However, the tax inspector would deny the treaty benefit if it was only “one of” the principle purposes and not the main purpose. Effectively, the OECD is using a very low threshold as the tax inspector could still deny the treaty benefit even if there are commercial reasons for using a treaty.
In other words, if you have a strong commercial reason for having the structure and also a similar tax reason, then it seems likely that this is one of the principal purposes of having the tax structure. Put simply, taxpayers, when entering into transactions, are encouraged to take into consideration only non-tax reasons.
Finally, regarding the last part (‘’unless it is established … Convention”) if the tax inspector has reasonably concluded that one of the principal reasons of the taxpayer was to take a treaty benefit, then the taxpayer, to avoid denying the treaty benefit, must “establish” that this was “in accordance with the object and purpose” of the treaty.
Thus, unlike the burden of proof that lies on the shoulders of the tax inspector who needs reasonable and conclusive evidence, the taxpayer must provide concrete evidence to prove their position. What is more, unlike the taxpayer, the tax authorities need to prove that the benefit was in accordance with the object and purpose of the treaty.
Effectively, the object and purpose of the treaty comprise the title, preamble and text of the treaty. In other words, the burden of proof eventually lies on the shoulders of the taxpayer and therefore the taxpayer has to come up with proof/provide evidence that this specific cross-border structure, granting the treaty benefit, is in accordance with the relevant provisions of the double tax treaty.
In light of the above provisions, companies have two options. First, it may be reasonable to take a treaty benefit but such benefit need not be one of the principle purposes of establishing the structure. Consequently, commercial and business reasons need to prevail over tax reasons of having a particular cross-border structure. Second, in a different case, such a structure needs to be in accordance with the object and purpose of the treaty.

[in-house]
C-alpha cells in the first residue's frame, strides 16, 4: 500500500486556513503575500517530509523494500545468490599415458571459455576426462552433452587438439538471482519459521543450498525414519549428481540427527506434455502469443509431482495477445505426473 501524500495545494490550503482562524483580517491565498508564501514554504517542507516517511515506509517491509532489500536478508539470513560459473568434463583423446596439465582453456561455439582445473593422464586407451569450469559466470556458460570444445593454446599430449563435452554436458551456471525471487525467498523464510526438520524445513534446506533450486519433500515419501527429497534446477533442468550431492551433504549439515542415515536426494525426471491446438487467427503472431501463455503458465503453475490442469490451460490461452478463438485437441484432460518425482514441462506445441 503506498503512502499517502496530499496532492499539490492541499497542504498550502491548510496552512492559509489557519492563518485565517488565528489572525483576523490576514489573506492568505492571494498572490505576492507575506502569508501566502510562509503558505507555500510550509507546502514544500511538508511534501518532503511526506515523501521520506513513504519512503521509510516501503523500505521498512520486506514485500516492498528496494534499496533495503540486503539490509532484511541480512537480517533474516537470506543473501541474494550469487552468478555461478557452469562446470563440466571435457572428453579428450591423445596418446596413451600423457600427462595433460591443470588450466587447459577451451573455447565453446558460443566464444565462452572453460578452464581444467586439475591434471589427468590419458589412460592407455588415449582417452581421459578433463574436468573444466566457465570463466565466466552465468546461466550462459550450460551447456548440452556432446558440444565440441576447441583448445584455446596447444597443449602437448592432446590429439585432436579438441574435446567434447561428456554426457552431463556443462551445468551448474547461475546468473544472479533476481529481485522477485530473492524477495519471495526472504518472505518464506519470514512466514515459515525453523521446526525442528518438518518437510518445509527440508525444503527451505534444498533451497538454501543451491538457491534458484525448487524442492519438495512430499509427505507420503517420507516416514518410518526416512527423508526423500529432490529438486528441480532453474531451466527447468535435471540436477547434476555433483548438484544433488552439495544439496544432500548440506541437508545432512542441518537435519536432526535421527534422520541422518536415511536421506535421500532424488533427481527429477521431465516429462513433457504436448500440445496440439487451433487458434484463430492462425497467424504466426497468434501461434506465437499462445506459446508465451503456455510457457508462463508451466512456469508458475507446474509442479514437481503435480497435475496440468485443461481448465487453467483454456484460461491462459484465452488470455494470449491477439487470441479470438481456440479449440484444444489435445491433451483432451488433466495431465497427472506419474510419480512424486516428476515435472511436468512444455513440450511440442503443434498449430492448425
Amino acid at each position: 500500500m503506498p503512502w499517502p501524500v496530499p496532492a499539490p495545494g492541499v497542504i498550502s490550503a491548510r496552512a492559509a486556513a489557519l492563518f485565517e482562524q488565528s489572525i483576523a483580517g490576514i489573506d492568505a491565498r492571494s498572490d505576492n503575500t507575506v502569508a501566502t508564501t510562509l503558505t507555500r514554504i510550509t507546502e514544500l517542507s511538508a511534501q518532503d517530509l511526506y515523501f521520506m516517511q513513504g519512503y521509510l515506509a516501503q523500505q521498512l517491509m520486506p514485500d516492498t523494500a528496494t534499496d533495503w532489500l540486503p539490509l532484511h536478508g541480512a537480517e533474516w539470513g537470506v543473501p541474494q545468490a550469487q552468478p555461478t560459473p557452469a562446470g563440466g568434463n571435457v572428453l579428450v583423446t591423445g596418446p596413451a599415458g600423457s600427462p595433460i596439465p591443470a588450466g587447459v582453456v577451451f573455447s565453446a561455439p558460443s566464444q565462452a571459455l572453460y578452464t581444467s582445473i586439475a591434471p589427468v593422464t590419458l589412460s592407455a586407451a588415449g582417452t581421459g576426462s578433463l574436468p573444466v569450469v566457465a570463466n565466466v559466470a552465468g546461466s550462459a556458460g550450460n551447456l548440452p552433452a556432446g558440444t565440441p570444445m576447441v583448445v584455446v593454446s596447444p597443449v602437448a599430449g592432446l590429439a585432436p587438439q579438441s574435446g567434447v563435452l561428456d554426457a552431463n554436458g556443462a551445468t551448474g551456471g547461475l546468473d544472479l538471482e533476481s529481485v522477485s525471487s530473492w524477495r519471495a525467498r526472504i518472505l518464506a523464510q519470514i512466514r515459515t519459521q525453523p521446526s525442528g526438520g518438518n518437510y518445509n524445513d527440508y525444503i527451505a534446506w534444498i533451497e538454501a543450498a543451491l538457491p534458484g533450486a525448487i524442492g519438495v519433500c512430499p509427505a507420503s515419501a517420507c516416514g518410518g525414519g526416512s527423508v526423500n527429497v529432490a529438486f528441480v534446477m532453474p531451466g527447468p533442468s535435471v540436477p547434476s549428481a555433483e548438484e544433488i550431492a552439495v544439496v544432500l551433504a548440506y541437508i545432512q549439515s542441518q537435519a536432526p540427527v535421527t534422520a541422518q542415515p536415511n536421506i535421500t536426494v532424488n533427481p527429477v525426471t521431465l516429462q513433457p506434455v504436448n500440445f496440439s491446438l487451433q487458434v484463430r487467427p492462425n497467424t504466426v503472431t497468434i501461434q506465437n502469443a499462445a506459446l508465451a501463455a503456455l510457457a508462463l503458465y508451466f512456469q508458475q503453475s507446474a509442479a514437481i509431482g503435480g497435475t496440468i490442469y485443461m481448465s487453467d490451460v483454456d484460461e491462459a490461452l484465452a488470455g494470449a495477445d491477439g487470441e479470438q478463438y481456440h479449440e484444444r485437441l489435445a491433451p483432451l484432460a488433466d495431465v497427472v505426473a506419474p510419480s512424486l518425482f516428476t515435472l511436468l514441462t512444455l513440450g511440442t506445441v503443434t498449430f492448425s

In light of the above, the uncertainty of the Beneficial Ownership Clause will undoubtedly be further compounded by the PPT, particularly regarding financing, holding and licensing structures.
Although it is unclear whether the Beneficial Ownership Clause requires economic substance, the PPT, apart from economic substance, requires business purpose and commercial reasons as well. Notably, the PPT was introduced as an additional treaty anti-avoidance tool to fill in the gaps of other specific treaty anti-avoidance tools such as the Beneficial Ownership Clause, in order to prevent treaty shopping.
Put simply, the PPT works as a safety net when other provisions are circumvented. As a result, to minimize the additional uncertainty, such structures need to be analyzed and reviewed bearing in mind, on the one hand, that there are no contractual obligations in place to pass on the income to another person and, on the other hand, that there are no tax reasons when entering into a transaction and if so, this would be in accordance with the object and purpose of the treaty.
It would be considered rather difficult to prove the existence of any business and commercial reasons of a simple holding structure whose parent company purpose is limited to holding one subsidiary.
Instead, it would seem more likely that a top holding company, whose purpose is to hold and manage numerous subsidiaries, will have more economic substance as compared to a single holding company structure. What is more, a single holding company structure purpose seems to be to route the dividends received from its subsidiary to its shareholder.
By contrast, the top holding company structure example that holds numerous subsidiaries, in case the dividends are not routed directly to the shareholders but are re-invested within the group, provides further commercial and business purposes to the structure itself.
- The holding company SPV is no longer a preferred solution;
- Taking into account any business risks/considerations (if any), a company, in addition to its holding activities, could provide financing to group companies, license intangibles, provide services and carry out trading activities; and
- This would substantiate a claim that there are various business reasons for the existence and operation of the company.
The current international tax environment is certainly becoming more and more demanding for MNEs in terms of economic substance, but also for providing business and commercial reasons as well. Hence, structures such as holding, financing and licensing SPVs need to be revisited to ensure that they comply with the new requirements.
Christos A. Theophilou is an International Tax & Transfer Pricing Consultant and Partner at Taxatelier, Cyprus.
The author may be contacted at: email@example.com